By the turn of the 20th century advances in photography contributed an important tool for astronomers. Improving photographic materials, long exposures, and new telescope designs produced astronomical images with details not visible at the telescopic eyepiece alone. Remarkably recognizable to astrophotographers today, this stunning image of the star forming Orion Nebula was captured in 1901 by American astronomer and telescope designer George Ritchey. The original glass photographic plate, sensitive to green and blue wavelengths, has been digitized and light-to-dark inverted to produce a positive image. His hand written notes indicate a 50 minute long exposure that ended at dawn and a reflecting telescope aperture of 24 inches masked to 18 inches to improve the sharpness of the recorded image. Ritchey’s plates from over a hundred years ago preserve astronomical data and can still be used for exploring astrophysical processes.

Like an illustration in a galactic Just So Story, the Elephant’s Trunk Nebula winds through the emission nebula and young star cluster complex IC 1396, in the high and far off constellation of Cepheus. Also known as vdB 142, the cosmic elephant’s trunk is over 20 light-years long. This colorful close-up view was recorded through narrow band filters that transmit the light from ionized hydrogen, sulfur, and oxygen atoms in the region. The resulting composite highlights the bright swept-back ridges that outline pockets of cool interstellar dust and gas. Such embedded, dark, tendril-shaped clouds contain the raw material for star formation and hide protostars within. Nearly 3,000 light-years distant, the relatively faint IC 1396 complex covers a large region on the sky, spanning over 5 degrees. The dramatic scene spans a 1 degree wide field, about the size of 2 Full Moons.

Despite interfering moonlight, many denizens of planet Earth were able to watch this year’s Perseid meteor shower. This pastoral scene includes local skygazers admiring the shower’s brief, heavenly flashes in predawn hours near peak activity on August 13 from Nalati Grassland in Xinjiang, China. A composite, the image registers seven frames taken during a two hour span recording Perseid meteor streaks against a starry sky. Centered along the horizon is the Plough, the north’s most famous asterism, though some might see the familiar celestial kitchen utensil known as the Big Dipper. Perhaps the year’s most easily enjoyed meteor shower, Perseid meteors are produced as Earth itself sweeps through dust from periodic comet Swift-Tuttle. The dust particles are vaporized at altitudes of 100 kilometers or so as they plow through the atmosphere at 60 kilometers per second.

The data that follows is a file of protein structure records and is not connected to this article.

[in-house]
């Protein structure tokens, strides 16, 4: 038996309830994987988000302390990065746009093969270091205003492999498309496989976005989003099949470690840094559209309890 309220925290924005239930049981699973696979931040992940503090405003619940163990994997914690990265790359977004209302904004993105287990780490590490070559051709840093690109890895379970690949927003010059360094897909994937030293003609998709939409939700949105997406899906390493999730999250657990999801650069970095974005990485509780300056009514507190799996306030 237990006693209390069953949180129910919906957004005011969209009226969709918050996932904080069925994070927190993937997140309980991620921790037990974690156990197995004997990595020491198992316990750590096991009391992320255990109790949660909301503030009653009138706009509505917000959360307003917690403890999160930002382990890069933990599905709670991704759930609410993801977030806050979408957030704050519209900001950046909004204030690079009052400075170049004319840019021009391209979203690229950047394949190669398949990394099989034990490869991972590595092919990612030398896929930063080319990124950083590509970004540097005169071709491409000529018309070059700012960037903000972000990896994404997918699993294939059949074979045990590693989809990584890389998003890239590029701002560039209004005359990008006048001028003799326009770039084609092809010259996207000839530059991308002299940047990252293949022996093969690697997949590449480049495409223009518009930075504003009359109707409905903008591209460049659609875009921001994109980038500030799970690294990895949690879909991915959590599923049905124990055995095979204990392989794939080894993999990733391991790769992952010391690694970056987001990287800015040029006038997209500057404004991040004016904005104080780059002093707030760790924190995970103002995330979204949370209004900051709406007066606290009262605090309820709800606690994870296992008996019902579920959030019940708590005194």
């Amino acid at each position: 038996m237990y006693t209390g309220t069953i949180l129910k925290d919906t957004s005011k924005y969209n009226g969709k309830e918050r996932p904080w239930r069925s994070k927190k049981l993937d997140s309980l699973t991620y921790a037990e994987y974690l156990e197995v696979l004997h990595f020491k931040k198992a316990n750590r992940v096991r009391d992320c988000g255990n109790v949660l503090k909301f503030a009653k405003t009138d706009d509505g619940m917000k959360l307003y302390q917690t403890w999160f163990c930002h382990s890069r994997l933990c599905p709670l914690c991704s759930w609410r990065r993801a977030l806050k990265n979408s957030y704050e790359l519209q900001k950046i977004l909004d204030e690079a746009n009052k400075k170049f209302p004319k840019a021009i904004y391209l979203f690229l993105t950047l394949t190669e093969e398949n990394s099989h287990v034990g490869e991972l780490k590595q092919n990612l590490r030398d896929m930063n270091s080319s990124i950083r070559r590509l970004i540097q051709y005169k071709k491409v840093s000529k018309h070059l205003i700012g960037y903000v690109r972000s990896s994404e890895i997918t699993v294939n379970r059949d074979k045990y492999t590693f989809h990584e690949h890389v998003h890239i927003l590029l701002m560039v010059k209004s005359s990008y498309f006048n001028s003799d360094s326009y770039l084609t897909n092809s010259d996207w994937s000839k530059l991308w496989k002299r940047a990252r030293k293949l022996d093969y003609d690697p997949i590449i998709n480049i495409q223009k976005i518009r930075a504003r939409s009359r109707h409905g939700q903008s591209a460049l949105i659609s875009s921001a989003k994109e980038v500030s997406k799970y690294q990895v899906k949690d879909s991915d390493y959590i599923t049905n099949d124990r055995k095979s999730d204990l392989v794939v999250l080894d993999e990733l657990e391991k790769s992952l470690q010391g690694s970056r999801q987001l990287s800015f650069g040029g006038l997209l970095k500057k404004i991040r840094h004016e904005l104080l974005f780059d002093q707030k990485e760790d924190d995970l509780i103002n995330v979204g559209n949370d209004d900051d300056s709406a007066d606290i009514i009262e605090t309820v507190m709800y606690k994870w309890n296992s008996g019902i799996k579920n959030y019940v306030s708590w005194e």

What’s that next to the Moon? Saturn. In its monthly trip around the Earth — and hence Earth’s sky — our Moon passed nearly in front of Sun-orbiting Saturn earlier this week. Actually the Moon passed directly in front of Saturn from the viewpoints of a wide swath of Earth’s Southern Hemisphere. The featured image from Sydney, Australia captured the pair a few minutes before the eclipse. The image was a single shot lasting only 1/500th of a second, later processed to better highlight both the Moon and Saturn. Since Saturn is nearly opposite the Sun, it can be seen nearly the entire night, starting at sunset, toward the south and east. The gibbous Moon was also nearly opposite the Sun, and so also visible nearly the entire night — it will be full tomorrow night. The Moon will occult Saturn again during every lap it makes around the Earth this year.

What could shoot out a neutron star like a cannon ball? A supernova. About 10,000 years ago, the supernova that created the nebular remnant CTB 1 not only destroyed a massive star but blasted its newly formed neutron star core — a pulsar — out into the Milky Way Galaxy. The pulsar, spinning 8.7 times a second, was discovered using downloadable software Einstein@Home searching through data taken by NASA’s orbiting Fermi Gamma-Ray Observatory. Traveling over 1,000 kilometers per second, the pulsar PSR J0002+6216 (J0002 for short) has already left the supernova remnant CTB 1, and is even fast enough to leave our Galaxy. Pictured, the trail of the pulsar is visible extending to the lower left of the supernova remnant. The featured image is a combination of radio images from the VLA and DRAO radio observatories, as well as data archived from NASA’s orbiting IRAS infrared observatory. It is well known that supernovas can act as cannons, and even that pulsars can act as cannonballs — what is not known is how supernovas do it.